With its $12 million in prize money, ultra modern publicity campaign and business-savvy stakeholders, the all-American Pegasus World Cup seems a far cry from the traditional values of racing’s roots. However, the origins of U.S. owner Jim McIngvale’s Argentine import Eragon provide a timeless note of romanticism, and more than a touch of international interest as the horse is a cousin of Godolphin’s French-based sire Rio De La Plata.
“He’s made a huge journey,” says Hortensia Kraupa-Tuskany wistfully of the Southern Hemisphere 5-year-old, whom she bred on her farm at Rauch, 200 miles south of Buenos Aires.
Eragon, Argentina’s champion miler, is the great unknown quantity in the Pegasus line-up. Since December he has been trained by Laura Wohlers in the U.S. and he will be ridden by Edgar Prado when he takes on California Chrome and Arrogate at Gulfstream Park on Saturday.
But a trip to Kraupa-Tuskany’s stud farm, Haras Avourneen, which nestles discreetly at the end of a rough track deep in the Argentine countryside, suggests Eragon could have come not only from a different continent, but also from a different moment in time.
A century-old Ford Model T car stands in the drive, a horse-drawn carriage in one of the barns, and a local Criollo pony swishes his tail in the leafy shade. This is Eragon’s birthplace, and the dream come true of his breeder Hortensia Kraupa-Tuskany.
Foaling by lamplight
Born of Austrian and Argentine parents, the softly-spoken Kraupa-Tuskany refers to her homeland as though the country is an old and faithful friend. “I almost grew up on a horse here in Argentina,” she says. “I lived for 14 years in Germany during my teenage years and when studying veterinary medicine, but I always wanted to go back to Argentina. My dream was to be as close as I could be to horses, and I am very grateful to this country that I could realise this dream, which I think would have been much more difficult in Europe.”
Returning to South America 30 years ago to begin her operation with just a single mare, the elegant Kraupa-Tuskany was attracted by the simplicity of the South American lifestyle, and basic facilities, which would certainly have discouraged others.
“This country gives you the opportunity to live a very old fashioned life, which I love,” she says. “I spent the first 25 years here without electricity, doing all the foaling with my petrol lamp. I never missed having electricity, but nowadays, having more people working with me and with the possibility to scan the mares, I saw the necessity to modernise.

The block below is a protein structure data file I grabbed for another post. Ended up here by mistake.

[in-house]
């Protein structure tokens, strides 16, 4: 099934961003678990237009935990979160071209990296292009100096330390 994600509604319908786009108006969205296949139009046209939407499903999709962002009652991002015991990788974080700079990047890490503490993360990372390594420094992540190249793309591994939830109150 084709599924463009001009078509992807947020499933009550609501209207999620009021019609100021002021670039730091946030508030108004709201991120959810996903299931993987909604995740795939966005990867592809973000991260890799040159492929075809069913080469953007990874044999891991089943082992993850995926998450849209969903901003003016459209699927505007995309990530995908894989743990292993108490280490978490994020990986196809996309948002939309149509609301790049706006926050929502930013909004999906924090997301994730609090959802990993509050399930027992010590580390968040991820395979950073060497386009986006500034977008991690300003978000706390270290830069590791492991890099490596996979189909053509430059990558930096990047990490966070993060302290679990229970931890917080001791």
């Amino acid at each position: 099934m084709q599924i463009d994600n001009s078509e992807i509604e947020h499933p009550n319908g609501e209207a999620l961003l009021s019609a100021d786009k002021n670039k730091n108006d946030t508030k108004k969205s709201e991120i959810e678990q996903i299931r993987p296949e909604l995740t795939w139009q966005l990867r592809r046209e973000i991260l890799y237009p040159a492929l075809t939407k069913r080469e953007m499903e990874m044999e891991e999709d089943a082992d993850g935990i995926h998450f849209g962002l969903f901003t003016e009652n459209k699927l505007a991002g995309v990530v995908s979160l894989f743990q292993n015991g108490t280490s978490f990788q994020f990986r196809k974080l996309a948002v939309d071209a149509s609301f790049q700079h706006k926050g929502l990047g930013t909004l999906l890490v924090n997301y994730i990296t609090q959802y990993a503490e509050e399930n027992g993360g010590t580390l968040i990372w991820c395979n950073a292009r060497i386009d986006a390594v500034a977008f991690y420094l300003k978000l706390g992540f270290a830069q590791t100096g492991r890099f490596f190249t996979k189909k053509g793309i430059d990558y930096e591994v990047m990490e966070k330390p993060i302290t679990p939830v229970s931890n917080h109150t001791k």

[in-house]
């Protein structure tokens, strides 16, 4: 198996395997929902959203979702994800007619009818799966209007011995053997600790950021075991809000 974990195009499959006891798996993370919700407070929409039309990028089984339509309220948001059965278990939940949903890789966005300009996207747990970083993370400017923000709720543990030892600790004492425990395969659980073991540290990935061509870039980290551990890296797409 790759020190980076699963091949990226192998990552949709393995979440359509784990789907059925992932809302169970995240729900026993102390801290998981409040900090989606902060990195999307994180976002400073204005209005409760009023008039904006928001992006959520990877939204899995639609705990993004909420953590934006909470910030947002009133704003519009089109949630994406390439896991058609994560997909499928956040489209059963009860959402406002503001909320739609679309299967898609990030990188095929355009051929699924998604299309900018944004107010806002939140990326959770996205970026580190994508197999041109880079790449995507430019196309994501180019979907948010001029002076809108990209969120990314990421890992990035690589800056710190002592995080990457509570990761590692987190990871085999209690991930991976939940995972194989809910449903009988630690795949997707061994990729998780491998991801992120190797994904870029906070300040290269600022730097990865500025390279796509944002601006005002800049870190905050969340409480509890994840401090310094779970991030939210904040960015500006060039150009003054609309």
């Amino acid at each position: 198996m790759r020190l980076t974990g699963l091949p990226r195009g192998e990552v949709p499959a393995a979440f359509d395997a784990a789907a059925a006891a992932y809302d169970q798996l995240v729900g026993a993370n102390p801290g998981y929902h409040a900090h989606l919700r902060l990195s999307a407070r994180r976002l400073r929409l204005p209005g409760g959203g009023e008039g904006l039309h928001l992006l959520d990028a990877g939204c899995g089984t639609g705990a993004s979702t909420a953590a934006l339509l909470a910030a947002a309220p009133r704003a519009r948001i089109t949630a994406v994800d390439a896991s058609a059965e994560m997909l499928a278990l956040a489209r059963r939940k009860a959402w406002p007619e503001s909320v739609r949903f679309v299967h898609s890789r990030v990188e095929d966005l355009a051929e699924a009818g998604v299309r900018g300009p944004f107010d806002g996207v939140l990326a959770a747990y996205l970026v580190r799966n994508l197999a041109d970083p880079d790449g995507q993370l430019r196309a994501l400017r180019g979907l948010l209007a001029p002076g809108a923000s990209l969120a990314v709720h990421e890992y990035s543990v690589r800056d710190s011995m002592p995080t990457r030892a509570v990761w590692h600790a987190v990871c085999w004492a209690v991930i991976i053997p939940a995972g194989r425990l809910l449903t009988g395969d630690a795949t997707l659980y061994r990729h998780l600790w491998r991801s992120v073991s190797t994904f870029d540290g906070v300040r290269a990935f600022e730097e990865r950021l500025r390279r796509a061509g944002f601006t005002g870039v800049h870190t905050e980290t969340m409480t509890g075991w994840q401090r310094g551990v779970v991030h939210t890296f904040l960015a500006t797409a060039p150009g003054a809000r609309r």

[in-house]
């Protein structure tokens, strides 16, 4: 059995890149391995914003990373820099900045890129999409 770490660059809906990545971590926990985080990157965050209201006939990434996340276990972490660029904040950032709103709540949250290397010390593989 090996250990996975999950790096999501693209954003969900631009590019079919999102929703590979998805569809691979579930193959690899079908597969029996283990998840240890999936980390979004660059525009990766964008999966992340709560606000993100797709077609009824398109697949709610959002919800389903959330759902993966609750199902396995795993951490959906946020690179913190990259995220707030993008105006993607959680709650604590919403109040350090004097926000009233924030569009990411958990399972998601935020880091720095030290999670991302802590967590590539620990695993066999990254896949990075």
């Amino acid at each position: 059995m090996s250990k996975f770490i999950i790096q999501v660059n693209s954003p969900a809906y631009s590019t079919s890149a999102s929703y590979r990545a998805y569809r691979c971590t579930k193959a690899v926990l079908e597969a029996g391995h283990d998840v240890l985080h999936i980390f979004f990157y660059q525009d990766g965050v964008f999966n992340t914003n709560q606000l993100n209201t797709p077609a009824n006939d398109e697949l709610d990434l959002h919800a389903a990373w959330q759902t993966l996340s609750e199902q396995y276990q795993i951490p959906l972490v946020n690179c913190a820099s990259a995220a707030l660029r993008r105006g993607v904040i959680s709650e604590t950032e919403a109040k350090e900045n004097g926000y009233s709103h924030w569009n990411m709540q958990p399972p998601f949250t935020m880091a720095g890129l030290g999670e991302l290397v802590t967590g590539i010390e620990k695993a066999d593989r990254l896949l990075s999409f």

“But I still keep all my petrol lamps in my house. I think it’s a privilege that you can live here with things from the modern world, but at the same time keeping things from the old world and its values.”
Kraupa-Tuskany laughs and continues: “Sometimes, when friends come round, we go out into the countryside in the old car, with an old gramophone player. They’re just old things, but they work very well even now.”
Devoted team of gauchos
Argentina is the fourth biggest producer of Thoroughbreds in the world, after the U.S., Australia and Ireland, with most of the major studs to the north of Buenos Aires. Haras Avourneen, where mares and foals roam in lush paddocks with knee-high grass, lovingly tended by Kraupa-Tuskany and her devoted team of gauchos, is located far from the country’s commercial bloodstock region.
“Here at Rauch, to the south of Buenos Aires, it is more cattle land. But I think that it is the ideal country to breed horses. The climate, the soil, the water, everything is right for horses, and we have wonderful workers, with exceptional horsemanship. For me, the most important thing is dedication, and a love of horses. I pay great attention to the smallest details and do all that I can to ensure my horses are happy.”
Despite small crops of between eight and ten foals per year, Kraupa-Tuskany’s operation punches well above its weight in the national breeders’ rankings, and boasts a 30th place in the 2016 table of stakes results, well up among the commercial breeders of three-figure crops.
The fortunes of the Haras Avourneen began their upturn around the turn of the new millennium, with the purchase of Express Way (Ahmad), who was to become the dam of G1 Prix Jean-Luc Lagardère and Premio Roma winner Rio De La Plata.
“The Haras Abolengo developed a very successful ‘E’ line, and I always wanted a mare from this family. I remember the day I went to the sales, opened the stable door and saw Express Way for the first time. She was very big, with a lot of class. A beautiful mare.
“I was lucky enough to be able to buy her and the first year she was covered by Candy Stripes. This first foal (El Expresivo) won a Group 1 and, from there, I made a foal sharing agreement with Darley.